Navarro Advisers Plot Textbook Examples : Strategy: Mayoral candidate, himself a college professor, eschews professional political strategists for university types who have applied classroom theories to past electoral campaigns.


Outside the nearest university, the heaviest concentration of deep-thinking academic types will be closeted this fall in the strategy sessions of mayoral candidate Peter Navarro.

Avoiding the professional political strategists who typically run a high-stakes campaign for office, Navarro has surrounded himself with an unusual cluster of university professors whose academic bent is complemented by seasoning in past electoral campaigns.

Navarro's academic brigade is remarkably similar to the candidate himself: mostly white, male Ph.D.s in their 40s who share Navarro's view that San Diego's political system needs a thorough overhaul, and that the UC Irvine professor is the man to do it.

They are not shy about claiming a measure of credit for Navarro's rise from an also-ran when the campaign began in January to victor in the June primary, contending that high-tech polling and voter targeting strategies provided Navarro with a smarter, more efficient campaign than any of his opponents.

"The techniques that are used here are more sophisticated and sometimes that will make the difference," contended Scott Flexo, Navarro's pollster, who earned his doctorate in political science at UC Irvine last year. "It did in the primary."

In January, when Navarro's own polls showed him even with City Councilman Ron Roberts and trailing County Supervisor Susan Golding badly, Flexo claims he predicted a 7% Navarro victory over Golding in the primary--the exact margin of victory in the six-candidate race.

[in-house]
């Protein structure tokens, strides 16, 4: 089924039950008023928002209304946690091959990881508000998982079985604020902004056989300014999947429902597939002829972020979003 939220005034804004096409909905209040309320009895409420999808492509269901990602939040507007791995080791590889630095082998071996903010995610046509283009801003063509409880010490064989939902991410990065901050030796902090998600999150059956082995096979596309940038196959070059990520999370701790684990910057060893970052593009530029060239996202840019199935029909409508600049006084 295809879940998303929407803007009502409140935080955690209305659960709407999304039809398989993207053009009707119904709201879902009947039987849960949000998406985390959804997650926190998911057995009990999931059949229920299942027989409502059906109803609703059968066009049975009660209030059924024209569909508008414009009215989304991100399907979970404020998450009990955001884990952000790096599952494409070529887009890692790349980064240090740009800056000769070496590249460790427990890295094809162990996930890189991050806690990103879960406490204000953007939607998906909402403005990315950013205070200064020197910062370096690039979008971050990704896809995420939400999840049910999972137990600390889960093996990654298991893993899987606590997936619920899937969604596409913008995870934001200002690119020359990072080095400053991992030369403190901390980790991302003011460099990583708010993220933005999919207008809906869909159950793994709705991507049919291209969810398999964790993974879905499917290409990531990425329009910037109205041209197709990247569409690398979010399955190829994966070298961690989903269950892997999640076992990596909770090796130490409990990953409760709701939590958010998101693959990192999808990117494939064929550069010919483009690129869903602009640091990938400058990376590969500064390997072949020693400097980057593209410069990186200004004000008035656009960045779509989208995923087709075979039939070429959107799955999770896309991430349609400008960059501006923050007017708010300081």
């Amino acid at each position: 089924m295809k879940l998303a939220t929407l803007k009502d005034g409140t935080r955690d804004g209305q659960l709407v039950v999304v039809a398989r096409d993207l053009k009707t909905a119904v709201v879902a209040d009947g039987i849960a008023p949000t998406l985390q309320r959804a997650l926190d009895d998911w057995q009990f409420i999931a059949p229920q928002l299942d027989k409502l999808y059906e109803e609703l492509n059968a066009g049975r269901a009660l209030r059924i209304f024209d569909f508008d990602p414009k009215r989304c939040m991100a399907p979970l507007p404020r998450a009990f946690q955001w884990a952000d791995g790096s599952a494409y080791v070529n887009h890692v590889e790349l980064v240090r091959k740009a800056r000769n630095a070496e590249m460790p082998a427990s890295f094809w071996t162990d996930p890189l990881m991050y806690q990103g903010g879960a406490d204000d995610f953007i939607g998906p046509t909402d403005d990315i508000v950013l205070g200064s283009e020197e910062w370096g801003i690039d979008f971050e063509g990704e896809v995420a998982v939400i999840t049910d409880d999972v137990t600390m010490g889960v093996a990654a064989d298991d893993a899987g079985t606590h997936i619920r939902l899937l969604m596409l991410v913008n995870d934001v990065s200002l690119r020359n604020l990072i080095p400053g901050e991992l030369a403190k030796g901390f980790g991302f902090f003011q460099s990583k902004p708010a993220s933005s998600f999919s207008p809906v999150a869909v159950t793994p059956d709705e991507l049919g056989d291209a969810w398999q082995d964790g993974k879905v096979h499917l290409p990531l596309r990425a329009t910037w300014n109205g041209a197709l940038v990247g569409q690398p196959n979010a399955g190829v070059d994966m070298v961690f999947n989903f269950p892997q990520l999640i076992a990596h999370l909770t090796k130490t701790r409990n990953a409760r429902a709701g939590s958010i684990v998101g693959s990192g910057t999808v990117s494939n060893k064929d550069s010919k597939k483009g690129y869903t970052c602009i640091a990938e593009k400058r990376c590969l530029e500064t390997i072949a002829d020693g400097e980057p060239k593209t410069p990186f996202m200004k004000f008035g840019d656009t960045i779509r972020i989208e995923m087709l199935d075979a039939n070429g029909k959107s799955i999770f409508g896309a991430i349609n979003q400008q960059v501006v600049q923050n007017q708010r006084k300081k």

Peter Andersen, a San Diego State University professor of speech communication and Navarro's field coordinator, said the campaign has developed what are essentially unique "psychological profiles" of each precinct based on analyses of voting patterns on selected candidate and ballot measure elections.

The results show the campaign where to devote scarce resources toward pro-Navarro precincts and how to target messages to voters there. Andersen declined to offer specific information about how the profiles are compiled.

"What (we have) is an ability that I think even the national Republican Party would envy, in terms of how the precincts are going to vote," boasted Andersen. "Not even the national Republicans are clued in to this."

"I'm glad they think that way," responded George Gorton, Golding's top strategist and a consultant to Gov. Pete Wilson. "I happen to think I'm very, very good at that. That's what I get paid a lot of money to do."

In an election that offers voters any number of stark contrasts between Navarro and Golding, the makeup of key advisers is yet another striking difference between the campaigns.

Golding leans heavily on political professionals. She listed as her top advisers Gorton, a longtime political strategist; Tom Shepard, architect of former mayor Roger Hedgecock's 1983 victory; campaign manager Dan McAllister, Golding's former City Hall aide and most recently a sales and marketing executive for KCLX radio (who holds a Master's of Business Administration in marketing); and pollster Bob Meadow, a Ph.D in political science and former UCSD faculty member from 1979 to 1984.